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  6. Well, in that case, I guess it might be due to misalignment? I've never had trouble with ffmpeg concatenation or transcoding. Since mkvextract gives closer output compared to the original, the start offset of ffmpeg would be the main issue. I don't know if that applies to all containers with opus codec, but is there any convenient way to fix the padding/offset issue if transcoding a batch of files becomes necessary?

    This is medainfo of the source webm:

    CompleteName                     : C:\Users\Alexander\Desktop\Scripts\files\audio.webm
    Format/String                    : WebM
    Format_Version                   : Version 4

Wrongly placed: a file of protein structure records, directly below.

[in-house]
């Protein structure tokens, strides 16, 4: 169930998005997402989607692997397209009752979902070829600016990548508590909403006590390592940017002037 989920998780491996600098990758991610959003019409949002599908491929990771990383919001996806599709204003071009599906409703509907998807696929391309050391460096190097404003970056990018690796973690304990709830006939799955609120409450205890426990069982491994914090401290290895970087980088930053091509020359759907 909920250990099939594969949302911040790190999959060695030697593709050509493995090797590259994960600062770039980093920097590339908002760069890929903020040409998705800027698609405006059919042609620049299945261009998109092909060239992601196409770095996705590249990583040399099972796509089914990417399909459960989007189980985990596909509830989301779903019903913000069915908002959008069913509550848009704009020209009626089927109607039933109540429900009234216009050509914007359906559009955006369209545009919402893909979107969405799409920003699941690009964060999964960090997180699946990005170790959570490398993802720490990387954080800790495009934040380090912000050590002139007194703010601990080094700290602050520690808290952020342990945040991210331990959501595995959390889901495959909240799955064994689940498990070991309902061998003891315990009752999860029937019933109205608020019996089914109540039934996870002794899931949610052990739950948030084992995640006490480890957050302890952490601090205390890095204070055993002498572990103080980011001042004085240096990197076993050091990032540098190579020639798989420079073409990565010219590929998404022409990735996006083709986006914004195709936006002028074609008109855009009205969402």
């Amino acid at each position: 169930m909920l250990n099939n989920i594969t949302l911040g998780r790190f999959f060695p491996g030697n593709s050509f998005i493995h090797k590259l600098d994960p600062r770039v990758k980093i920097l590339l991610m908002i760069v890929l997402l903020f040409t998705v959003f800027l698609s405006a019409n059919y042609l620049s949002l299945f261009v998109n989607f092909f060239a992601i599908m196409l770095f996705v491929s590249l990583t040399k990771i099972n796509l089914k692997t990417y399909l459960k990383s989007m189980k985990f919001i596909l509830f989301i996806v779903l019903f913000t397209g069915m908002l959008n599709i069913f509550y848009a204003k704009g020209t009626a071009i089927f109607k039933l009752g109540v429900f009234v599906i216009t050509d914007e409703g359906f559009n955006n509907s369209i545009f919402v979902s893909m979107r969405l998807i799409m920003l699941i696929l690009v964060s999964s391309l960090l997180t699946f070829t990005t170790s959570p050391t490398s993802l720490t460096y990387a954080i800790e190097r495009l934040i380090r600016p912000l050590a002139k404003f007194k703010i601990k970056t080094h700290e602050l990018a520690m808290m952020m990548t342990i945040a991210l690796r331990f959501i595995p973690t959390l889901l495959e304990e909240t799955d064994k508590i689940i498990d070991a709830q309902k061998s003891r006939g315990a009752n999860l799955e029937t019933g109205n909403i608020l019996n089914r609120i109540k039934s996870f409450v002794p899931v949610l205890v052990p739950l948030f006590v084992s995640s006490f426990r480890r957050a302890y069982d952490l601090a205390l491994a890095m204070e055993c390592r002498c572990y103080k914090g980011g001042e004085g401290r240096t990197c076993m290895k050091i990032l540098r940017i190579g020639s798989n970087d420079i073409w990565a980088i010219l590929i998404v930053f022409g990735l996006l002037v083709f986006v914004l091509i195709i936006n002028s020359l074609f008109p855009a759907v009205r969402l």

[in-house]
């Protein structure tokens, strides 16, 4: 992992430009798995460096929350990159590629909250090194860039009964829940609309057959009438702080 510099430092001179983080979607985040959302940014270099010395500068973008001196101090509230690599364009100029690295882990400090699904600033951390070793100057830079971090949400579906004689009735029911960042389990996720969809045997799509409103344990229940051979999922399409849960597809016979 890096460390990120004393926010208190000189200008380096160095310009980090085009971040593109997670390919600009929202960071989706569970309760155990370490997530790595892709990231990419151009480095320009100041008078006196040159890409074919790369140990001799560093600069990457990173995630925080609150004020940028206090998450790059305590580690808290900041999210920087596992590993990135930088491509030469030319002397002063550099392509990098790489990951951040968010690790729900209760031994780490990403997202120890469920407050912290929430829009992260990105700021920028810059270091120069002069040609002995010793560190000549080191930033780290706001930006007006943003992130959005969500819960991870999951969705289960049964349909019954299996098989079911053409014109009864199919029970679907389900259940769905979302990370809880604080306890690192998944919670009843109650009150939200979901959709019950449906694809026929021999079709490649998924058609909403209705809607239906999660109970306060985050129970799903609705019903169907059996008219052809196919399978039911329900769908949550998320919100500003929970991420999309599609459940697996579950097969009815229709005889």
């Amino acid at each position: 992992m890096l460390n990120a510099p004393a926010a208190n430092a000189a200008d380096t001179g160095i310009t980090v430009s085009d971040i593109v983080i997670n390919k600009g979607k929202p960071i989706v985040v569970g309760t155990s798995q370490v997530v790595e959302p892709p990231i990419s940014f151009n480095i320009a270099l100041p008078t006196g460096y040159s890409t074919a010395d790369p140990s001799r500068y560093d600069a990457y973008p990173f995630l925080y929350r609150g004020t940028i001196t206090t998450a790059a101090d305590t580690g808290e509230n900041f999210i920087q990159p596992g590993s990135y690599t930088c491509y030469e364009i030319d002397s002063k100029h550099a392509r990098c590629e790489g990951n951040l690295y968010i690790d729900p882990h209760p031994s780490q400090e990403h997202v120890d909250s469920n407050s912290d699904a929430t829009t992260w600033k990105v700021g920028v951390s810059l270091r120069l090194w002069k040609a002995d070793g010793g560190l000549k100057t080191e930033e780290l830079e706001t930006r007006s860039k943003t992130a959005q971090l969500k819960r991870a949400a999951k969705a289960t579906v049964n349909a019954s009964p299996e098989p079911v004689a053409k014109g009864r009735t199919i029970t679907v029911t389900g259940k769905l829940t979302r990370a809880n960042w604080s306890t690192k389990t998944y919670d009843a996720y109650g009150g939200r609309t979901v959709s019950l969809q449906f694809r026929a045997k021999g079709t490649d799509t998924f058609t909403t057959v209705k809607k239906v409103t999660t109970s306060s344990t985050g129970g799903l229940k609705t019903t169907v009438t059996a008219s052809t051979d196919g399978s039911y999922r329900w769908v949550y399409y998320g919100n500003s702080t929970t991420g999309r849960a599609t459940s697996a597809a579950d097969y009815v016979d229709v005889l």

FileSize/String                  : 2.95 MiB
    Duration/String                  : 3 min 8 s
    OverallBitRate/String            : 131 kb/s
    Encoded_Application/String       : google/video-file
    Encoded_Library/String           : google/video-file
    ID/String                        : 1
    Format/String                    : Opus
    CodecID                          : A_OPUS
    Duration/String                  : 3 min 8 s
    Channel(s)/String                : 2 channels
    ChannelLayout                    : L R
    SamplingRate/String              : 48.0 kHz
    BitDepth/String                  : 16 bits
    Compression_Mode/String          : Lossy
    Language/String                  : English
    Default/String                   : Yes
    Forced/String                    : No

    And those are the parameters used:

    ffmpeg.exe -i "source.webm" -vn -acodec copy "output.opus"
    mkvextract.exe "source.webm" tracks 0:"output.opus"
    The wav conversion was done in Audacity. I tested 32-bit signed PCM wav and the results had less noise in the spectrogram, but there is still some difference between all of the files.